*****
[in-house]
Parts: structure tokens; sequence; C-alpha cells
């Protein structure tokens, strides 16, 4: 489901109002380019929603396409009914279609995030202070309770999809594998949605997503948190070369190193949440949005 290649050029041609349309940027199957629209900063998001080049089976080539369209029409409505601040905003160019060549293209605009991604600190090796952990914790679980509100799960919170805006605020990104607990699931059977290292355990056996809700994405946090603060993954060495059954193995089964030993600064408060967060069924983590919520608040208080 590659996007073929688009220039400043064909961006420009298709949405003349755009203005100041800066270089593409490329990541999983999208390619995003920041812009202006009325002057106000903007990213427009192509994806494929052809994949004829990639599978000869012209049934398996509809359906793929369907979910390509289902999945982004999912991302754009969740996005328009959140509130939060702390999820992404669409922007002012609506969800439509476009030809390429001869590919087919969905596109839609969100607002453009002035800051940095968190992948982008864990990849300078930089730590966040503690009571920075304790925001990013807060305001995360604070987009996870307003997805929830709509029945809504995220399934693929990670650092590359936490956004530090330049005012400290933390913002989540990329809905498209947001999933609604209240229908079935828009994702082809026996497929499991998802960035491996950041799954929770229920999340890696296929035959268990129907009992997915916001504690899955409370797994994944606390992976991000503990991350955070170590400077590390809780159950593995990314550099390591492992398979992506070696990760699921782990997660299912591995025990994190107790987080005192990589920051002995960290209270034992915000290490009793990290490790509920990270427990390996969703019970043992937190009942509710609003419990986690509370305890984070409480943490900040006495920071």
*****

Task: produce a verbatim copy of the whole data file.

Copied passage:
[in-house]
Parts: structure tokens; sequence; C-alpha cells
């Protein structure tokens, strides 16, 4: 489901109002380019929603396409009914279609995030202070309770999809594998949605997503948190070369190193949440949005 290649050029041609349309940027199957629209900063998001080049089976080539369209029409409505601040905003160019060549293209605009991604600190090796952990914790679980509100799960919170805006605020990104607990699931059977290292355990056996809700994405946090603060993954060495059954193995089964030993600064408060967060069924983590919520608040208080 590659996007073929688009220039400043064909961006420009298709949405003349755009203005100041800066270089593409490329990541999983999208390619995003920041812009202006009325002057106000903007990213427009192509994806494929052809994949004829990639599978000869012209049934398996509809359906793929369907979910390509289902999945982004999912991302754009969740996005328009959140509130939060702390999820992404669409922007002012609506969800439509476009030809390429001869590919087919969905596109839609969100607002453009002035800051940095968190992948982008864990990849300078930089730590966040503690009571920075304790925001990013807060305001995360604070987009996870307003997805929830709509029945809504995220399934693929990670650092590359936490956004530090330049005012400290933390913002989540990329809905498209947001999933609604209240229908079935828009994702082809026996497929499991998802960035491996950041799954929770229920999340890696296929035959268990129907009992997915916001504690899955409370797994994944606390992976991000503990991350955070170590400077590390809780159950593995990314550099390591492992398979992506070696990760699921782990997660299912591995025990994190107790987080005192990589920051002995960290209270034992915000290490009793990290490790509920990270427990390996969703019970043992937190009942509710609003419990986690509370305890984070409480943490900040006495920071």